Figure 1. Schematic of the detector, consisting of a 180 nm silicon nanomembrane, an extraction gate, microchannel plates (MCPs), and an anode. Accelerated ions bombard the back side of the nanomembrane and deposit thermal energy on it.
Figure 1. Schematic of the detector, consisting of a 180 nm silicon nanomembrane, an extraction gate, microchannel plates (MCPs), and an anode. Accelerated ions bombard the back side of the nanomembrane and deposit thermal energy on it.
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3. Results and Discussion

Figure 2a shows the MALDI TOF mass spectrum for human immunoglobulin G (IgG, ~150,000 Da, 1 pmol/μL, Sigma Aldrich, St. Louis, MO, USA) in a sinapinic acid matrix. The IgG ions were accelerated through a potential of 23.5 kV and the voltage applied between silicon nanomembrane and the extraction gate was 1.5 kV. The applied electric field to the nanoemembrane is not sufficient to induce Fowler-Nordheim field emission [15] but it can yield Schottky emission [16,17] with assistance of thermal energy deposited by the ion bombardment. The MALDI TOF mass spectrum was acquired by averaging for 10 laser shots, followed by eliminating system noises by the band block filtering with the lower and upper cutoff frequency of 1 MHz and 8 MHz, respectively. The cutoff frequencies for the band block filtering were determined by the control experiment performed with same condition but without ion bombardment. The mass spectrum reveals multiple peaks and the time-of-flight of each peak corresponds to the m/z of 135.9 (a), 139.7 (b), 144.8 (c), 147 (d), 148.6 (e), and 153.4 kDa (f). Figure 2b shows a magnified view of the peak enclosed by dashed lines in Figure 2a. It shows that the amplitude of the peak is modulated by high frequency signal with oscillation frequency near 17.5 MHz.
Figure 2. MALDI TOF mass spectrum for IgG. (a) Mass spectrum obtained using silicon nanomembrane detector after eliminating system noises by the band block filtering with the lower and upper cutoff frequency of 1 MHz and 8 MHz, respectively. It shows multiple peaks at the time-of-flight of the singly charged IgG; (b) The magnified view of the peak enclosed by dashed lines. This clearly shows modulation of phonon-assisted field emission which stems from the mechanical vibration of the nanomembrane with resonance frequency of 17.5 MHz.
Figure 2. MALDI TOF mass spectrum for IgG. (a) Mass spectrum obtained using silicon nanomembrane detector after eliminating system noises by the band block filtering with the lower and upper cutoff frequency of 1 MHz and 8 MHz, respectively. It shows multiple peaks at the time-of-flight of the singly charged IgG; (b) The magnified view of the peak enclosed by dashed lines. This clearly shows modulation of phonon-assisted field emission which stems from the mechanical vibration of the nanomembrane with resonance frequency of 17.5 MHz.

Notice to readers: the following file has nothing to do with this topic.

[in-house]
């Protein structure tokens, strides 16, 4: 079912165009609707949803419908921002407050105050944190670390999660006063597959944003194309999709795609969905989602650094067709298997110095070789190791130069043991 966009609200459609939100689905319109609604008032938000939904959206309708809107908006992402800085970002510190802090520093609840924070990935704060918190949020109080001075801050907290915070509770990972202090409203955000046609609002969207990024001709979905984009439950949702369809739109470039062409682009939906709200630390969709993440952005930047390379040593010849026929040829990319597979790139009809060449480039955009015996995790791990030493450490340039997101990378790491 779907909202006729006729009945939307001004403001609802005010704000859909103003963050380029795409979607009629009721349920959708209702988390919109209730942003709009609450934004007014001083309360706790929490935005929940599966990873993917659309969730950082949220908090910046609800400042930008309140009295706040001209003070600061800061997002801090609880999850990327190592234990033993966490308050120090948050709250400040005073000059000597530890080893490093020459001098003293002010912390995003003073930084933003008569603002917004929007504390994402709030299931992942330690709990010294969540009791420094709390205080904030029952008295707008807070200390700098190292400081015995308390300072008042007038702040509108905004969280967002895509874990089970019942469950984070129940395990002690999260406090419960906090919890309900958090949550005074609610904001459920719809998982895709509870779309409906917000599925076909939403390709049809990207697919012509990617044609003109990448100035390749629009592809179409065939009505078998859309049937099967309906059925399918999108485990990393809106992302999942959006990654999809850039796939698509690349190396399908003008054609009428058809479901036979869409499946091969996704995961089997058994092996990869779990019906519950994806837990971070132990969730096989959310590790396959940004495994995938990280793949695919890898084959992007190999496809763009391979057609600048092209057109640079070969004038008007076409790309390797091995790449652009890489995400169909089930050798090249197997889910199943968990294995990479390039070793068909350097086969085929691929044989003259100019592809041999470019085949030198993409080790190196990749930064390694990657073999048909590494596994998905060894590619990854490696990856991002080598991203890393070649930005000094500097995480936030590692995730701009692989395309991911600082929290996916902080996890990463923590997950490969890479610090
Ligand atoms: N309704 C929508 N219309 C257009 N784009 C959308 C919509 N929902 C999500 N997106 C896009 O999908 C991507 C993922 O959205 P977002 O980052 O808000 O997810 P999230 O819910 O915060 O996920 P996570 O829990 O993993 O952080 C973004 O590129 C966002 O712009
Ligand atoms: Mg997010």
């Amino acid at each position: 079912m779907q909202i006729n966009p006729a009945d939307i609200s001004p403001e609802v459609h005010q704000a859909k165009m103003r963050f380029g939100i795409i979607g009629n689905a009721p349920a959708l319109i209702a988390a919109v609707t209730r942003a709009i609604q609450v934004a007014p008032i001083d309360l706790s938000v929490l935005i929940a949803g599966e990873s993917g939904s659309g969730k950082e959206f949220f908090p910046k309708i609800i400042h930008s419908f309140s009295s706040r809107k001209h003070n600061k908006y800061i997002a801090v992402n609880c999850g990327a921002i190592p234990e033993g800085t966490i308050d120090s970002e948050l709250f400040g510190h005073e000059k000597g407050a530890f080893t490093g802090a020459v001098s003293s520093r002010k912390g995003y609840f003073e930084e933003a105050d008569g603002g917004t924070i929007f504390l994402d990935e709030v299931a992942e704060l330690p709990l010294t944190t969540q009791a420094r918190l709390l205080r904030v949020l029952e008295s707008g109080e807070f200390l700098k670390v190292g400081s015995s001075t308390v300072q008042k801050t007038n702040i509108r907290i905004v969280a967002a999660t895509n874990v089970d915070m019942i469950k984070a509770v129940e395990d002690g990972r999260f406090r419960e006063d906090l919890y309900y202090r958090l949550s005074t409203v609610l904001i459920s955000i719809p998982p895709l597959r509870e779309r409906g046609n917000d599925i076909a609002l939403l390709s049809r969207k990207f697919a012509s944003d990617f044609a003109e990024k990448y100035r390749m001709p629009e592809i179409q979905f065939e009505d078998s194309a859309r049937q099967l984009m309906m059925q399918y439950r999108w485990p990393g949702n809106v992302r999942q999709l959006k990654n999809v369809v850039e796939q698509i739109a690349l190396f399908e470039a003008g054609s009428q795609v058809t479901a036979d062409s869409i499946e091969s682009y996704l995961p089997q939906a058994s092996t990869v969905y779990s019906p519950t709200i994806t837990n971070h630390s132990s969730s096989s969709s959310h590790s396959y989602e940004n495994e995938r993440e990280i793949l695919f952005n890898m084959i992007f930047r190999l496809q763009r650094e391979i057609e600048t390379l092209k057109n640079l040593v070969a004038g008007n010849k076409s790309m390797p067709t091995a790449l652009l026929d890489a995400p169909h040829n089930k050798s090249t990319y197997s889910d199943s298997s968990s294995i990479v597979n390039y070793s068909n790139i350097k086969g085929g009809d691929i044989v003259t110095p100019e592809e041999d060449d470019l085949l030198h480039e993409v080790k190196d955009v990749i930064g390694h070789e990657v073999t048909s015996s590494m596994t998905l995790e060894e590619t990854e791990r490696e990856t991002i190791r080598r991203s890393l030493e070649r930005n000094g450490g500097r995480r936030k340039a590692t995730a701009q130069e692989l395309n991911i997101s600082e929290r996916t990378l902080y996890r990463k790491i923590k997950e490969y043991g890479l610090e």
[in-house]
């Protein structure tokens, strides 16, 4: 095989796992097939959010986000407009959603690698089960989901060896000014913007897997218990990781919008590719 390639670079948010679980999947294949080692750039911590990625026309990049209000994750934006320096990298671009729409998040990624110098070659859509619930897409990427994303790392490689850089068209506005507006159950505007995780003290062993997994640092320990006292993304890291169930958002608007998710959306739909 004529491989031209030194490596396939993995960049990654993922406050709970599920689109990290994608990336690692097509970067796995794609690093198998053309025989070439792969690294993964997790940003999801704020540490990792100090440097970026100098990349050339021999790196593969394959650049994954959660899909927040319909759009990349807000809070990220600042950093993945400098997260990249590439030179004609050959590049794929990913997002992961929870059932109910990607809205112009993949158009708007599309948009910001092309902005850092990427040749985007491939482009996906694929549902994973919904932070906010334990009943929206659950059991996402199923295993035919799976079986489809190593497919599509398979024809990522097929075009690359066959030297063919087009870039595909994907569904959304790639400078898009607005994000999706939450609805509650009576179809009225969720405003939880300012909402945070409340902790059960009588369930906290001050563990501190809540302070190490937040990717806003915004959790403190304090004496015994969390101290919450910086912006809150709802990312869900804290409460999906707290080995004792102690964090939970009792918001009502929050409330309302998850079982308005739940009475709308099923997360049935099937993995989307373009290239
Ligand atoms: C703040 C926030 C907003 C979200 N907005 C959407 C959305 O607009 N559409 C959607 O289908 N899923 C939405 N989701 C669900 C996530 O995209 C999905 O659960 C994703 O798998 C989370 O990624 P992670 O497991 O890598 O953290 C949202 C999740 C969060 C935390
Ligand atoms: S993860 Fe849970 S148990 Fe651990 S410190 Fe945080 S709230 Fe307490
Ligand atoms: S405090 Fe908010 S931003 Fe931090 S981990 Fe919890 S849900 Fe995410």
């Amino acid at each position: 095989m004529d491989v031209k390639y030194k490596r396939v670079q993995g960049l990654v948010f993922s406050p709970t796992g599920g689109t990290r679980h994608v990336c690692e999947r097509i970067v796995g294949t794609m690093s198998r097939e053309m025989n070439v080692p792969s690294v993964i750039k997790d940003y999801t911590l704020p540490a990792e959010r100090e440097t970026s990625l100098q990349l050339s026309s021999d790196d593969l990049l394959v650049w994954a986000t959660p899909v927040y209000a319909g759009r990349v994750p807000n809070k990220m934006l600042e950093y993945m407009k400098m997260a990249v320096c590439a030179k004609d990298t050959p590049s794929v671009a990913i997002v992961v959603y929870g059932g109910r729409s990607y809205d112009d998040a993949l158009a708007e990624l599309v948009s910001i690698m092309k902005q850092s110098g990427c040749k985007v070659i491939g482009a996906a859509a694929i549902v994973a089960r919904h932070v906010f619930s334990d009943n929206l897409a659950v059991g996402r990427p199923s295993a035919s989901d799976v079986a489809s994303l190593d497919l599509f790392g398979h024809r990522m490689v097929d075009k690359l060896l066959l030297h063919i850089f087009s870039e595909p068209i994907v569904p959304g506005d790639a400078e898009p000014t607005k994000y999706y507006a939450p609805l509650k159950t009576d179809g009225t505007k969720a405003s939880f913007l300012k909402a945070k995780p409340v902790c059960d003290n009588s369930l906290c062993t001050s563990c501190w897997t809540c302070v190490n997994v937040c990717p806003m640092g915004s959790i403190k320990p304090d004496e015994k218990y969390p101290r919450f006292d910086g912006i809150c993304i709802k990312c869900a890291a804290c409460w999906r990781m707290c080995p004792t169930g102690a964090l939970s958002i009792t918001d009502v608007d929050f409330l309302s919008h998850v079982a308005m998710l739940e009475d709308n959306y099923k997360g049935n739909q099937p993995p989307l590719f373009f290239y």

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Figure 3 shows the power spectral density of the MALDI spectrum in the frequencies above 10 MHz. The peak at the frequency of 17.5 MHz is revealed and it appears only when ions bombard the nanomembrane. The red line in Figure 3 is the Lorenztian fit of the spectrum. The power spectral density in the frequencies below 1 MHz is dominated by 1/f2 noise. No peak which associated with ion bombardment and has higher power spectral density than that of noise was found in the blocked frequency range.
Figure 3. Power spectral density of the mass spectrum and its Lorenztian fit (red line), it clearly shows the resonance at 17.5 MHz. This resonance peak appeals only when the ions bombard the nanomembane.
Figure 3. Power spectral density of the mass spectrum and its Lorenztian fit (red line), it clearly shows the resonance at 17.5 MHz. This resonance peak appeals only when the ions bombard the nanomembane.
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Figure 4a,b shows the decomposition of the mass spectrum shown in Figure 2a into the low and high frequency spectrum. The low frequency spectrum was extracted by low pass filtering with the cutoff frequency of 1 MHz. The high frequency spectrum was extracted by band pass filtering with the lower and upper cutoff frequency of 15 MHz and 20 MHz, respectively. The peaks in the high frequency spectrum arise from the mechanical vibration of the silicon nanomembrane while the peaks in low frequency spectrum stems from the PAFE. The time at which mechanical vibration begins coincides with the time at the peaks appeared in PAFE. The coupling of these electrical (low frequency spectrum) and mechanical (high frequency spectrum) phenomenon leads to the mechanical modulation of the PAFE and is clearly shown in Figure 2a. Figure 4c is a magnified view of the peak enclosed by dashed lines in Figure 4b and clearly shows a mechanical vibration with oscillation frequency of 17.5 MHz. The coupling mechanism can be described as follows. When accelerated ion bombard the nanomembrane, the kinetic energy of the ions is transformed into thermal energy and elevating temperature at the impact site. The thermal energy deposited on back side of the nanomembrane is delivered to the front side, thereby assisting the field emission. This process is well approximated by the expression [18]:
J ( T , V ) = m e k B 2 π 3 T 2 e ( W Δ W ) / k B T
where T is the temperature, V is the voltage between the silicon nanomembrane and the extraction gate, e and m are the electron’s charge and mass, respectively. W is the work function of the silicon, and ΔW = (eV/4πε0d)1/2 is the field-dependent correction to the work function due to tunneling through the barrier with d being the distance between the silicon nanomembrane and the extraction gate. The dominant feature of this PAFE process is formed by the fast rise time and slow decay. The field emission increases rapidly as heat is transferred across the nanomembrane (out-of-plane direction) by quasi-diffusive phonon transport. Subsequently, the heat is spread laterally away from the field emission site by heat diffusion, which is much slower process than quasi-diffusive phonon transport. This process slowly lowers the lattice temperature and finally shuts off the field emission as shown in Figure 4a.
In the meantime, thermomechanical forces arose from the non-uniform temperature distribution across the nanomembrane induces mechanical vibrations. The vibrations of the nanomembrane due to the thermal force and the applied DC voltage onto the nanomembrane can be expressed by [19]:
ρ h ζ ¨ + D Δ 2 ζ F Δ ζ = E α 3 ( 1 2 σ ) T 1 2 V 2 d C d ζ